What is F,f, and * used here?

In below snippet, what is F,f, and *? Never explained earlier!
#include <string.h>

const char* min(const char* s, const char* t){
return (strcmp(s,t) < 0) ? s : t;
float min(float x, float y){
return (x < y) ? x : y;

int main() {
const char* s = min(“abc”, “xyz”);
float f = min(4.45F, 1.23f);
int f2 = min(2011, 2014);
// float f3 = min(“abc”, 1.23f);

std::cout << s << std::endl;
std::cout << f << std::endl;
std::cout << f2 << std::endl;


Hi @Manmay_Barot !!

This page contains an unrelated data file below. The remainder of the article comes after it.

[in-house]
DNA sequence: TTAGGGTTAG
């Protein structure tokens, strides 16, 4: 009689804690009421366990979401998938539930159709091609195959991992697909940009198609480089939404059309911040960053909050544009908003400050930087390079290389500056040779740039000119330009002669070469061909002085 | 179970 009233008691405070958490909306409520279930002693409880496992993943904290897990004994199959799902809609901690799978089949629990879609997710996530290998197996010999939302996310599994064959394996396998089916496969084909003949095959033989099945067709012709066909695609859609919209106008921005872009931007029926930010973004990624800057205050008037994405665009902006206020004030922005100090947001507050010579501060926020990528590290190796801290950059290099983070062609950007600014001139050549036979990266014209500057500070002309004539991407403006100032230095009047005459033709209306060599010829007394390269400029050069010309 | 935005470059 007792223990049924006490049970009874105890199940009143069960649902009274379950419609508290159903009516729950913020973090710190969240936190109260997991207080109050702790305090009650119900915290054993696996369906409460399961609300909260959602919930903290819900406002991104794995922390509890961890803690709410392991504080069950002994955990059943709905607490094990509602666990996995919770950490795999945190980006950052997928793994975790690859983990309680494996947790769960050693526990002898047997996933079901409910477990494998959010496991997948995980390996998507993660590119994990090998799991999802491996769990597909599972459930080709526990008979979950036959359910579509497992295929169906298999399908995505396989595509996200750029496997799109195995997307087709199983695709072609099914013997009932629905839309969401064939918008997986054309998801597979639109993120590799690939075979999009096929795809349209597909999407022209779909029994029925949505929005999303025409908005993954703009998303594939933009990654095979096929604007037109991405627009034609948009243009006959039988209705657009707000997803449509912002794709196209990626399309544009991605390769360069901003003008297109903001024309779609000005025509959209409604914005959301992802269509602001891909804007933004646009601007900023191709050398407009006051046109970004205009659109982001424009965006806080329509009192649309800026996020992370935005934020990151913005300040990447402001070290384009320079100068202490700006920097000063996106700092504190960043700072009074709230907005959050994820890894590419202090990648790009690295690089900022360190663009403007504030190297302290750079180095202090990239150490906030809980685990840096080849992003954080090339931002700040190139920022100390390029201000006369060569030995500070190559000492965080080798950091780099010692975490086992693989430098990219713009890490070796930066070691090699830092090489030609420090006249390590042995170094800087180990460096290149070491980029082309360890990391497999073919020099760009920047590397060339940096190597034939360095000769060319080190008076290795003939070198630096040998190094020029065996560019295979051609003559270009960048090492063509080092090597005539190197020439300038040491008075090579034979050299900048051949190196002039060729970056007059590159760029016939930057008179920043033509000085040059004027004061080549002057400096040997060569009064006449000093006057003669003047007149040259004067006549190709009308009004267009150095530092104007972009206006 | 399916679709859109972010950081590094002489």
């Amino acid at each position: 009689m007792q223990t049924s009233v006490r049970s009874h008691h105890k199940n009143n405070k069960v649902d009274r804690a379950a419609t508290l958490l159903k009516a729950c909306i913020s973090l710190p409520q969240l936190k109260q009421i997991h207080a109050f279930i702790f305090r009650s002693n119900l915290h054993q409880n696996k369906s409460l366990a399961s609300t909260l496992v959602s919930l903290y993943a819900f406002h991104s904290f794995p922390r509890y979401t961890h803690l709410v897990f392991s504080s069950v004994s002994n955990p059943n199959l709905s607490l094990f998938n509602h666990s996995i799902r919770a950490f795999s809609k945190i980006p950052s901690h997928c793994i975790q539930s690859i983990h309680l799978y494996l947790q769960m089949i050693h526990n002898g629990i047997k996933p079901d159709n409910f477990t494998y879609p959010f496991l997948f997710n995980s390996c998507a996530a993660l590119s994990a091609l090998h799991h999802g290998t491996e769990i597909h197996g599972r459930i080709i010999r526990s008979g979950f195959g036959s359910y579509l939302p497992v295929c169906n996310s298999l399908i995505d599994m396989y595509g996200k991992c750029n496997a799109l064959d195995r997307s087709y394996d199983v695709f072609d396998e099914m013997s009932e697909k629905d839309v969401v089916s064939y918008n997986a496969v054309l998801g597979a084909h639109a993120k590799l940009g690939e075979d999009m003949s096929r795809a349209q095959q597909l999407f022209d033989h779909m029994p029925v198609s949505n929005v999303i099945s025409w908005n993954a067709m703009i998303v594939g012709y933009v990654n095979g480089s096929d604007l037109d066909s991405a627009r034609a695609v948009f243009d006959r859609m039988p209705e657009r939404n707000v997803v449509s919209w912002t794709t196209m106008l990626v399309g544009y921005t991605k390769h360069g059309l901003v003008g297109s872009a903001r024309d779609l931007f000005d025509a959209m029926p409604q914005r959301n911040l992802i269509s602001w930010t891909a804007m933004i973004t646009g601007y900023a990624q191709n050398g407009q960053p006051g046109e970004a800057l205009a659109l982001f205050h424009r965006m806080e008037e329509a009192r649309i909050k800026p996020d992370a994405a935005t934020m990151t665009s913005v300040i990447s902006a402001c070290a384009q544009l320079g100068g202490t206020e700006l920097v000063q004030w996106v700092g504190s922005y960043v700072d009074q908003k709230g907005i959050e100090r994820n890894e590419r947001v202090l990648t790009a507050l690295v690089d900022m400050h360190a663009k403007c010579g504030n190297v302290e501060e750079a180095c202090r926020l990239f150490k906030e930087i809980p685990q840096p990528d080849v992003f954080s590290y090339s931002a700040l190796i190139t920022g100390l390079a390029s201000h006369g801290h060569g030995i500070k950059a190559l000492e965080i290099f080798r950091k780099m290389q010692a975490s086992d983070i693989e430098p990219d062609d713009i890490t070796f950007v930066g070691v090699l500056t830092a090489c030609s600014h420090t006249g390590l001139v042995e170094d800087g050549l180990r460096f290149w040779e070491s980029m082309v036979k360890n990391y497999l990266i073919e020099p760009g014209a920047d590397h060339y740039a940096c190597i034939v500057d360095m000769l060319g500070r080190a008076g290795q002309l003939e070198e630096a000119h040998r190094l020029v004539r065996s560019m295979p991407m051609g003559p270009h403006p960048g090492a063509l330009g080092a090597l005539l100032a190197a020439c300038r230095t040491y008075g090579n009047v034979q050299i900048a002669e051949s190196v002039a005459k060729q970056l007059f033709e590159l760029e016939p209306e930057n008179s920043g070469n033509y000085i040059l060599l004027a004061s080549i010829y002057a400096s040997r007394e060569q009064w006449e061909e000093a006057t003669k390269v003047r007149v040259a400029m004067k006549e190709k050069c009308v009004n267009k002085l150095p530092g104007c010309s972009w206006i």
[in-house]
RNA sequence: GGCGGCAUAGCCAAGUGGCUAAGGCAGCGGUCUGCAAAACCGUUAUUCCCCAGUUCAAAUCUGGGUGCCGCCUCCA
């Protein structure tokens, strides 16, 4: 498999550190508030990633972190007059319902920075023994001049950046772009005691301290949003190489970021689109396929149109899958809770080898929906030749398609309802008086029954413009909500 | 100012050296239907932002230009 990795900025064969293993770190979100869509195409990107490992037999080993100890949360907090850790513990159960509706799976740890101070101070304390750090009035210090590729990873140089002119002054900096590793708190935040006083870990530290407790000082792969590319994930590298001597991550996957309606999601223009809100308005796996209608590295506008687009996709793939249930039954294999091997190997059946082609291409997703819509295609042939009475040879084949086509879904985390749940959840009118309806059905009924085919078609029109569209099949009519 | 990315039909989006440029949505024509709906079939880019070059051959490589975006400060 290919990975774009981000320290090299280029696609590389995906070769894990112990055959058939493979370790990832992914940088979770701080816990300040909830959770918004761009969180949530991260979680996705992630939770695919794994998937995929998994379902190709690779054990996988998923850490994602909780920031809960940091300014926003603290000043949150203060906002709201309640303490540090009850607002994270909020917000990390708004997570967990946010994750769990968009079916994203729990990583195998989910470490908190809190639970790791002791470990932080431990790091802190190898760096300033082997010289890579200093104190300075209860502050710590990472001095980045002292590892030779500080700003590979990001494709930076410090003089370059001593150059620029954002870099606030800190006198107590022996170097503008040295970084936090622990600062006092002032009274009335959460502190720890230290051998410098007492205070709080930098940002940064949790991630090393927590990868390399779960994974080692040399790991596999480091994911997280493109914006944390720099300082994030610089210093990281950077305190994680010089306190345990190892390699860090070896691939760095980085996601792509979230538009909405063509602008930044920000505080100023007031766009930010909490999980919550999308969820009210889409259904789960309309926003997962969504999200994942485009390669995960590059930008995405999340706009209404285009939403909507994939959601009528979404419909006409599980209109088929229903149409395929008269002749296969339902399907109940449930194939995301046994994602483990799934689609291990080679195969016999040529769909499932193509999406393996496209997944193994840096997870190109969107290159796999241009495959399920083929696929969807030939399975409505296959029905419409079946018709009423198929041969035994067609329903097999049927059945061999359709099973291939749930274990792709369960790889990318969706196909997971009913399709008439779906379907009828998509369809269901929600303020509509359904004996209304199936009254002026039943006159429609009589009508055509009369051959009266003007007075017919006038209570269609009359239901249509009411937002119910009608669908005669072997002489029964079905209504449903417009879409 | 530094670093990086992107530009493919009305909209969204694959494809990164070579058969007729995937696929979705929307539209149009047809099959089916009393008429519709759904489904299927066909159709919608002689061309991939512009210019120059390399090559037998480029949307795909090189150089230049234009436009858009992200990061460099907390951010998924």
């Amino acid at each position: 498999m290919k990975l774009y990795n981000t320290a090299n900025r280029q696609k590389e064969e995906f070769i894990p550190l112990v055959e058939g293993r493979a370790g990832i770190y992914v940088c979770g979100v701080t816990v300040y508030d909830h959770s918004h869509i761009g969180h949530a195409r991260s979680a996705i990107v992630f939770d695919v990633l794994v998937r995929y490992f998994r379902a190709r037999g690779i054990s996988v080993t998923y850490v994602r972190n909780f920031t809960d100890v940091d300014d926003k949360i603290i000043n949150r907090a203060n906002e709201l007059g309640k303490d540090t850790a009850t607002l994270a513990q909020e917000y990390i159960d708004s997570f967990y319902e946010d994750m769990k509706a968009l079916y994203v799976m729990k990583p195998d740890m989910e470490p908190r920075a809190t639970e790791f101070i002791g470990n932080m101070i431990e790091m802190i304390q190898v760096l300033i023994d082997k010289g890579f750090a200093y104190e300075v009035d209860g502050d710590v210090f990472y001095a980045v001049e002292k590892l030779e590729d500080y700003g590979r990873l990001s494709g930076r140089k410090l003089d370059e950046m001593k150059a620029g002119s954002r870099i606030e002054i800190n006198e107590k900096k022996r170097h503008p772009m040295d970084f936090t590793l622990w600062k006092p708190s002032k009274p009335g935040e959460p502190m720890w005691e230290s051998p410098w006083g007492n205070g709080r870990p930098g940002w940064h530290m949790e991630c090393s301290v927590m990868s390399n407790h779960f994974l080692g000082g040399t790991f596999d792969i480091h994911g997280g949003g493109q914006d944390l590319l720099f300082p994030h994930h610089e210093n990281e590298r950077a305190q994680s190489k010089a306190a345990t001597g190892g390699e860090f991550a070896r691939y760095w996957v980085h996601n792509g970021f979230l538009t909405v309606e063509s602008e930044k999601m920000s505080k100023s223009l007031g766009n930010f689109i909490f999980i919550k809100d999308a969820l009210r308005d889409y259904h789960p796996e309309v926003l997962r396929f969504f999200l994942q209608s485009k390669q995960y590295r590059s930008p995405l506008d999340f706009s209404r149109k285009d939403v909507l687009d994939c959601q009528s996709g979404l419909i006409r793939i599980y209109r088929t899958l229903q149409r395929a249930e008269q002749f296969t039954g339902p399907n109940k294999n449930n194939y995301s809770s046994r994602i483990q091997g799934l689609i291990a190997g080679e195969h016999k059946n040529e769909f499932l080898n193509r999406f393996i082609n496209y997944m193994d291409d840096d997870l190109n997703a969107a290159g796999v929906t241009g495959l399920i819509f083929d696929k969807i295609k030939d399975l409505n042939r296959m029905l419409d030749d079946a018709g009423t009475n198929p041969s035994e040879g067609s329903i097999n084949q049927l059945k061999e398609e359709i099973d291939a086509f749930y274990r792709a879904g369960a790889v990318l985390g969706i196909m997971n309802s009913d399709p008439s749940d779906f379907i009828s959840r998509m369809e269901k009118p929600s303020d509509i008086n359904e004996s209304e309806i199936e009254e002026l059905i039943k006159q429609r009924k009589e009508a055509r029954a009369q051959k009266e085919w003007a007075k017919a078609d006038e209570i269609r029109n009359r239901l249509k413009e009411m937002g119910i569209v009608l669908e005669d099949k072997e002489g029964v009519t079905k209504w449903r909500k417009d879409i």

In the given code snippet:

  • F and f are suffixes used to specify floating-point literals. They indicate that the number is of type float. In C++, F or f is added to the end of a numeric literal to denote that it’s a single-precision floating-point constant. For example, 4.45F and 1.23f are float literals.

  • * is a pointer dereferencing operator. However, in this specific context, it’s being used as part of the string literals "abc" and "xyz". These are string literals, and in C++, they are implicitly treated as const char*. So *s in this context refers to the first character of the string.

So, in summary:

  • F and f: Suffixes indicating single-precision floating-point literals.
  • *: Used as part of string literals to represent the pointer to the first character of the string.
    I hope it helps. Happy Learning :blush: